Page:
Before you fall into a pit of despair, all is not lost. We are all still good, kind, caring people. Where ever we work we want to make a difference. We just need to pay attention to our values and challenge ourselves to live up to them. We have to ‘Mind The Gap’.

Recently I have discovered the work of Brene Brown, she is an American Researcher, with a background in social care. She specialises in personal, social and organisational leadership, through compassion and empathy. So for anyone who knows me, she is right up my street. Through her research Brene developed a checklist that you can use to check yourself against when you are working with others, whether they be staff that you manage, your colleagues or your patients. She calls it BRAVING

Boundaries; Have you set you own boundaries and made them clear to all those around you? This is what you accept and what you will not accept. Do you respect other’s boundaries

Reliability; Do you do what you say you are going to do? Do you turn up when you say you will?

Accountability; When things go wrong do you own up to your part in it? Do you look for ways to correct it? Do you take credit for when your actions work?

Vault; Do you keep confidences? Do you not engage in gossip, that highlights others failures or shortcomings

Integrity; Do you choose courage over comfort? Do you choose to do what is right over what is fun? Do you practice your values rather than just profess them?

Non-Judgement; Can you ask for what you need, and listen to what others need?  Can you sit down and talk with them about what you think and feel without judgement?

Generosity; Do you extend the most generous interpretation possible to the intentions, words and actions of others?

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I invite you to copy this checklist and periodically, check yourself against it.

It is normal to not live up to our values when we are under pressure, it is however our responsibility that we attempt to keep ourselves in check and ensure we do not widen the gap between our common values and our behaviours.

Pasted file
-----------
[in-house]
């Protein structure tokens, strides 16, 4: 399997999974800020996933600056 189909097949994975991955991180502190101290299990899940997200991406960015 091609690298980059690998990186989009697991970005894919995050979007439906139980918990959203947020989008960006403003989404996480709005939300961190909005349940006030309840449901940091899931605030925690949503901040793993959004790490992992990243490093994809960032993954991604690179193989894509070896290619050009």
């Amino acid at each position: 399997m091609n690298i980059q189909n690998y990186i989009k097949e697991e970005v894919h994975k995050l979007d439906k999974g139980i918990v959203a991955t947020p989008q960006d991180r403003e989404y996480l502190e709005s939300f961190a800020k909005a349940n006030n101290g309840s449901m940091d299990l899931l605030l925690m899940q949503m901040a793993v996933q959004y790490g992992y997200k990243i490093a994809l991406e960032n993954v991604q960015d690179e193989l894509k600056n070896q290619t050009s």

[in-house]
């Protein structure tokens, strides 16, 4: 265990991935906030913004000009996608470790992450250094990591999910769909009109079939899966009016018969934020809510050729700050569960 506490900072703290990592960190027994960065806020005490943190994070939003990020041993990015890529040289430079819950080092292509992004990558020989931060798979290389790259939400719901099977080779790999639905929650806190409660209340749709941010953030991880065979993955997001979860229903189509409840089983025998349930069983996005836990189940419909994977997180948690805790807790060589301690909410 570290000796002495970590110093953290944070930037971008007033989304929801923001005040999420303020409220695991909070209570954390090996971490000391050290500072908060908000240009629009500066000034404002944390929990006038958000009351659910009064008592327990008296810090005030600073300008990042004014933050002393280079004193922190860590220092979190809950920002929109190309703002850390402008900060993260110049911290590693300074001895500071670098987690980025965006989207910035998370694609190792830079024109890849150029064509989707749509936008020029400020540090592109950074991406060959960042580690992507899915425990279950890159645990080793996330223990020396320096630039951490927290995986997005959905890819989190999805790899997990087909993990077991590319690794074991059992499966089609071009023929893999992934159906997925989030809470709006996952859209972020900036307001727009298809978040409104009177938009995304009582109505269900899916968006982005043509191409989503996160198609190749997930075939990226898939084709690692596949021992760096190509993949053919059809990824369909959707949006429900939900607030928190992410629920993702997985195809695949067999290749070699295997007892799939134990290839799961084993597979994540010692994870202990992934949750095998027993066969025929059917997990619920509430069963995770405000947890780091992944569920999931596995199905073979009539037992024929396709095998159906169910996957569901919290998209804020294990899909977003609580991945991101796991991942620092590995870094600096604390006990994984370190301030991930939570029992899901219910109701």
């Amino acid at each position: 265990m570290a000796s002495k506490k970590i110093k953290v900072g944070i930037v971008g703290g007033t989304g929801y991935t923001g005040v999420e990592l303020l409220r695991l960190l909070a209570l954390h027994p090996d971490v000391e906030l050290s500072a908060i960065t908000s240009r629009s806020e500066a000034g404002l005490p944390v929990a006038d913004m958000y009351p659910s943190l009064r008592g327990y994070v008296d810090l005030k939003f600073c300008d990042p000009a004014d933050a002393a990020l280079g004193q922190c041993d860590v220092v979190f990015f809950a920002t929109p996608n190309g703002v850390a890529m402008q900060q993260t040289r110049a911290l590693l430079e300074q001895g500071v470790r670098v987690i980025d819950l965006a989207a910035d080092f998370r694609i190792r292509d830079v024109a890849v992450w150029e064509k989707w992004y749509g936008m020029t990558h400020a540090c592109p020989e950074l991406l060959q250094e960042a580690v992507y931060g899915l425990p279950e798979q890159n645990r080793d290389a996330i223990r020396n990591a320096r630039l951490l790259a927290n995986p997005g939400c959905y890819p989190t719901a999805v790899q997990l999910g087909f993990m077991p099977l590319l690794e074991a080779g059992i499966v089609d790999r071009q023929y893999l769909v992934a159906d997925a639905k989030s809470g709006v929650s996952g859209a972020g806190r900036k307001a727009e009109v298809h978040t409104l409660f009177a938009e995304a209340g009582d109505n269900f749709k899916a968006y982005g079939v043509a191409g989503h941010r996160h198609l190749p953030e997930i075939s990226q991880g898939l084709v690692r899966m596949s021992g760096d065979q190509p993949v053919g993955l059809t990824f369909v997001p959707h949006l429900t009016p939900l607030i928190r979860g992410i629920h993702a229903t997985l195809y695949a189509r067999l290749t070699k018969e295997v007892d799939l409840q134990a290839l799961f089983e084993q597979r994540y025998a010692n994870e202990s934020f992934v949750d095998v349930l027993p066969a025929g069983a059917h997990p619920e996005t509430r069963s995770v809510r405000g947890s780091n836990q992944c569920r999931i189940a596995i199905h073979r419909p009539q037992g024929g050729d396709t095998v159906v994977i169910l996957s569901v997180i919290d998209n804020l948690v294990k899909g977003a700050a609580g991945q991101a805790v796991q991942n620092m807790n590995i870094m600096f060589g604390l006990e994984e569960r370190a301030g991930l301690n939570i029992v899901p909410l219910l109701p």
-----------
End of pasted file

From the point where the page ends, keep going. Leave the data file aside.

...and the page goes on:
If you are a manager, it is more important than ever to ‘Mind The Gap’. In addition to BRAVING I urge you all to seek out a coach to help you narrow the gap.

The Shame of Being a Parent

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I don’t know about you, but in our house for the past 18 years we have had almost daily discussions on our parenting skills. We would often fall in to the trap of comparison, especially when our children were younger. Everyone seems to be doing it better than us. “Tabitha and Timothy at soft play are always polite and quiet, never ask for sweets, and are always eating carrot sticks and drinking kale and beetroot smoothies.” My wife would exclaim, whilst our 2 would either by clinging to our legs, nattering for sweets, or kicking the shit out of each other. When we did relent and by them a fizzy drink and some sweets, it would be like buying a football hooligan 10 pints of Stella Artois right before a crunch match. When I say we relented I really mean I relented, and would then have to brave the judgemental looks and eye rolling from all the mums around me, whilst trying to manage a 3-year-old and a 5-year-old completely losing their collective shit (I miss though those days). My theory was and is that Tabitha and Timothy were so lacking in sugars that they just didn’t have the energy to misbehave.

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When you are in it, doing battle trying to acquire some control and bring your kids up with a sense of right and wrong but have fun on the way your fail to notice that your kids are normal and everyone else’s kids are just as demonic as yours. All you feel is shame when your child does an impression of a screaming ironing board down the cereal aisle in Asda. You feel shame because society says that children should be seen and not heard, good well brought up children do not have tantrums in public. This is backed up by the looks of disgust and judgement you get from people.